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Engelhard TIME MAGAZINE Corporations: South African Invader Friday, Jan. 27, 1961

Corporations: South African Invader
Friday, Jan. 27, 1961

Operating out of an unpretentious brick building in Newark, surrounded by New Jersey’s malodorous swamps, Charles W. Engelhard, 43, has built himself into one of the most powerful businessmen in South Africa. Last week came his biggest breakthrough: the diamond-and gold-mining aristocracy, headed by Harry Oppenheimer’s De Beers companies, included him in the formation of a giant, $285.6 million investment company, the largest that has ever set up to develop South African industry.
The South Africans could hardly do otherwise. In the last 13 years Engelhard has elbowed his way into control of a vast gold-mining, timber and industrial empire, owns four companies, is chairman of five and a director of six others. Firmly on the inside of an investment preserve once dominated by British companies, he is holding open the door for more Americans to come in. To that end, plans call for listing the shares of the new investment company on the New York Stock Exchange.

Platinum King. Charles Engelhard took over, the family company, Engelhard Industries, Inc., from his father in 1950 and proceeded to build it into one of the world’s largest refiners of precious metals (1959 net: $3,700,000). In the last decade he has expanded his total wealth from an estimated $65 million to more than $100 million. All this has earned him a title he hates: the Platinum King.

Engelhard’s interest in South Africa began after World War II, in which he served as a bomber pilot. He went to Africa to buy gold for his father’s company, became so impressed with the opportunities that he began quietly launching his own ventures. By 1958 Engelhard felt strong enough to set up his $33.6 million American-South African Investment Co., Ltd., listed the shares on the New York Exchange, giving Americans their first opportunity to buy stocks in a South African company on a U.S. exchange. Last week he added to his holdings by agreeing to pay up to $17 million for two gold mines in which Kennecott Copper Corp. had invested $46 million.

The new Engelhard-Oppenheimer investment giant, which will be called Rand Selection Corp., Ltd., is a holding company made up of a combine of six older holding companies, including three controlled by Oppenheimer and one, Rand American Investments, Ltd., owned by Engelhard. Rand Selection’s portfolio will be 44% gold mines, some copper and coal mines, and industrial firms.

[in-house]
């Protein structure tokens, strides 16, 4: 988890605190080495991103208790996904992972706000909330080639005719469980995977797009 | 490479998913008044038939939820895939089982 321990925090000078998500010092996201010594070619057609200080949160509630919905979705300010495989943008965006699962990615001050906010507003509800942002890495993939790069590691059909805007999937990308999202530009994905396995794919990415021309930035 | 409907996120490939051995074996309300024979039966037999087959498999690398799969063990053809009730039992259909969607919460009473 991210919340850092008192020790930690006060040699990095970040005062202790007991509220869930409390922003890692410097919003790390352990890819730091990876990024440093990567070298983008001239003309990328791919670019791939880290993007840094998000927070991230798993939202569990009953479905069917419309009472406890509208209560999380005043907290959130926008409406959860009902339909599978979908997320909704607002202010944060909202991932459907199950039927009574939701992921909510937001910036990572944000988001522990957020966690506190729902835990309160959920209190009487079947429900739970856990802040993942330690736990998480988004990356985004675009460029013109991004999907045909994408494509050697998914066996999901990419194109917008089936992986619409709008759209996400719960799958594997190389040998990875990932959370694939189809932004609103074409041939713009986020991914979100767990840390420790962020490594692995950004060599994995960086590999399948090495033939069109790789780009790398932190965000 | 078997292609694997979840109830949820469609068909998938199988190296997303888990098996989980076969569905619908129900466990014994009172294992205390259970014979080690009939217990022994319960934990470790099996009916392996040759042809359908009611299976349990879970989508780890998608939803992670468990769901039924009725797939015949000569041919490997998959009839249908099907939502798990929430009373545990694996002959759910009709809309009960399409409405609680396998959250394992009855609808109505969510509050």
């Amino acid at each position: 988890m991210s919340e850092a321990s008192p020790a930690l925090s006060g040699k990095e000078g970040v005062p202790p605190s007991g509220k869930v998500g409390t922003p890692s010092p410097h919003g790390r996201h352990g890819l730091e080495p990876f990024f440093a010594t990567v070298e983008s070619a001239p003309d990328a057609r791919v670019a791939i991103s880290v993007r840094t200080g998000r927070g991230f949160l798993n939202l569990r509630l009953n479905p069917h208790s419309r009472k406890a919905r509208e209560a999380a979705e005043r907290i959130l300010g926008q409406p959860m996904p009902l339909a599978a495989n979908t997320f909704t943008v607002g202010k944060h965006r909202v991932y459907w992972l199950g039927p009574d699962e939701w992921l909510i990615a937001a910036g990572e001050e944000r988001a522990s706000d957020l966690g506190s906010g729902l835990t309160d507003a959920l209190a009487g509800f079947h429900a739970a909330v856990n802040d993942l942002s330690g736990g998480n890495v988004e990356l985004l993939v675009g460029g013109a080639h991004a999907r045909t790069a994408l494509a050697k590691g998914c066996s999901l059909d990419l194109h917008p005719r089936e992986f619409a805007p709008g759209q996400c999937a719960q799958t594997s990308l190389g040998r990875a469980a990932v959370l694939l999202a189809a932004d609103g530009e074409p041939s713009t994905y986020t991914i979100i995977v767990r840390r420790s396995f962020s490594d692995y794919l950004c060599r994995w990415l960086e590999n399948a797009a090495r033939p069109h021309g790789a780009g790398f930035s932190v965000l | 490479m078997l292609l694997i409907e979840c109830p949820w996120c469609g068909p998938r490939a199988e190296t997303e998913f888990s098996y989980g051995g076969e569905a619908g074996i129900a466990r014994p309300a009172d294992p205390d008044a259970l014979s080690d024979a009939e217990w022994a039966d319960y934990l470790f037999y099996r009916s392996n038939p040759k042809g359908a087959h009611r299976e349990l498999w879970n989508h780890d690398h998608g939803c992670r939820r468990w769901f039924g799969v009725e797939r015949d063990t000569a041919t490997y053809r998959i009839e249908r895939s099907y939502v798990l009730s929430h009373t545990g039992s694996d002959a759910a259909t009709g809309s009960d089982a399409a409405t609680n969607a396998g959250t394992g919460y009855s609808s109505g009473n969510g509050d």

Dignity of Man. Engelhard has tried hard to become a part of South Africa’s community and social life. He and his attractive, stylish wife, the daughter of a Brazilian diplomat, entertain as lavishly at their Johannesburg mansion as they do in their New Jersey country estate. He owns racing stables in North Carolina, South Africa and England. He is active in charities of both countries, last year was president of the Johannesburg branch of the South African National Tuberculosis Association and the Somerset Hills, N.J. Community Chest.

The chief risk he sees in South African investments stems from the government’s apartheid policy. Once he made statements indicating that the racial problem in South Africa was no more serious than in the South. But since the Sharpeville riots a year ago, he has increased his opposition. While “you don’t solve a problem by saying you are opposed to it,” Engelhard feels that he is “doing something by pointing out the limitations of the world confidence in South Africa under existing conditions.” He has emphasized to leading South Africans “that for world acceptance, they must begin to realize the dignity of man as a basic concept.” As an outsider, he is reluctant to criticize; but as he becomes more powerful, South Africans are beginning to forget that he has any American ties. Recently, one newspaper lost track completely and called him by the good Afrikaans name of Engelbrecht.

Engelhard is almost as busy in U.S. politics as in business. A big contributor to the Democratic Party, he organized the National Committee of Business and Professional Men and Women for Kennedy and Johnson. After the success he scored with this operation, there is gossip that he may be in line for a high Government post or for the Democratic nomination for Governor of New Jersey. Of these rumors, says Engelhard: “I’m not in search of a new job, as I am quite gainfully and actively employed, but I would give any proposal consideration.”

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